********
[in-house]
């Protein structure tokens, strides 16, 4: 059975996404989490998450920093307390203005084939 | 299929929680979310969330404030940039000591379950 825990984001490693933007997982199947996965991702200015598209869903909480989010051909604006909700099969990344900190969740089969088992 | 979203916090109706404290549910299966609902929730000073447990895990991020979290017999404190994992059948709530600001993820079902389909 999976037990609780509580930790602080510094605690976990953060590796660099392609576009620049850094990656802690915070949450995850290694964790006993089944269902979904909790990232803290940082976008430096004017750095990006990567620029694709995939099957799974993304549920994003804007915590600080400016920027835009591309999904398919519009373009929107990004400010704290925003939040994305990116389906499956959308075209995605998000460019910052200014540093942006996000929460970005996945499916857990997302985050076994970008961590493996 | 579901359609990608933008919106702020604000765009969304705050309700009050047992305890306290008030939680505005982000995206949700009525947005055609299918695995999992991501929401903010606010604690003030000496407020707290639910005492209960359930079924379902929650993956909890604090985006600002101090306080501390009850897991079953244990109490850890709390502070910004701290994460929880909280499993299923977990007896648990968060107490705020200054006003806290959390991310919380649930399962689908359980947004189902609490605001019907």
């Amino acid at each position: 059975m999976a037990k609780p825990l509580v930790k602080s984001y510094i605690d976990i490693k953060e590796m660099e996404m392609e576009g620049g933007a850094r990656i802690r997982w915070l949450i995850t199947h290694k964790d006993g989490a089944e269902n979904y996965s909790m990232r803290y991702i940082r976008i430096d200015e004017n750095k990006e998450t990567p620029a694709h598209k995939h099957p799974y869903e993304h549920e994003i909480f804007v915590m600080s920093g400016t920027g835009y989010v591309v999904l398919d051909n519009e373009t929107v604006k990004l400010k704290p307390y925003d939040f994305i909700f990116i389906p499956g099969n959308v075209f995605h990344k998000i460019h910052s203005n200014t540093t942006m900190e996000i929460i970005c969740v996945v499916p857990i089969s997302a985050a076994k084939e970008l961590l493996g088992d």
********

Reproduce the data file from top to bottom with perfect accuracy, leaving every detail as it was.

[in-house]
């Protein structure tokens, strides 16, 4: 059975996404989490998450920093307390203005084939 | 299929929680979310969330404030940039000591379950 825990984001490693933007997982199947996965991702200015598209869903909480989010051909604006909700099969990344900190969740089969088992 | 979203916090109706404290549910299966609902929730000073447990895990991020979290017999404190994992059948709530600001993820079902389909 999976037990609780509580930790602080510094605690976990953060590796660099392609576009620049850094990656802690915070949450995850290694964790006993089944269902979904909790990232803290940082976008430096004017750095990006990567620029694709995939099957799974993304549920994003804007915590600080400016920027835009591309999904398919519009373009929107990004400010704290925003939040994305990116389906499956959308075209995605998000460019910052200014540093942006996000929460970005996945499916857990997302985050076994970008961590493996 | 579901359609990608933008919106702020604000765009969304705050309700009050047992305890306290008030939680505005982000995206949700009525947005055609299918695995999992991501929401903010606010604690003030000496407020707290639910005492209960359930079924379902929650993956909890604090985006600002101090306080501390009850897991079953244990109490850890709390502070910004701290994460929880909280499993299923977990007896648990968060107490705020200054006003806290959390991310919380649930399962689908359980947004189902609490605001019907």
């Amino acid at each position: 059975m999976a037990k609780p825990l509580v930790k602080s984001y510094i605690d976990i490693k953060e590796m660099e996404m392609e576009g620049g933007a850094r990656i802690r997982w915070l949450i995850t199947h290694k964790d006993g989490a089944e269902n979904y996965s909790m990232r803290y991702i940082r976008i430096d200015e004017n750095k990006e998450t990567p620029a694709h598209k995939h099957p799974y869903e993304h549920e994003i909480f804007v915590m600080s920093g400016t920027g835009y989010v591309v999904l398919d051909n519009e373009t929107v604006k990004l400010k704290p307390y925003d939040f994305i909700f990116i389906p499956g099969n959308v075209f995605h990344k998000i460019h910052s203005n200014t540093t942006m900190e996000i929460i970005c969740v996945v499916p857990i089969s997302a985050a076994k084939e970008l961590l493996g088992d």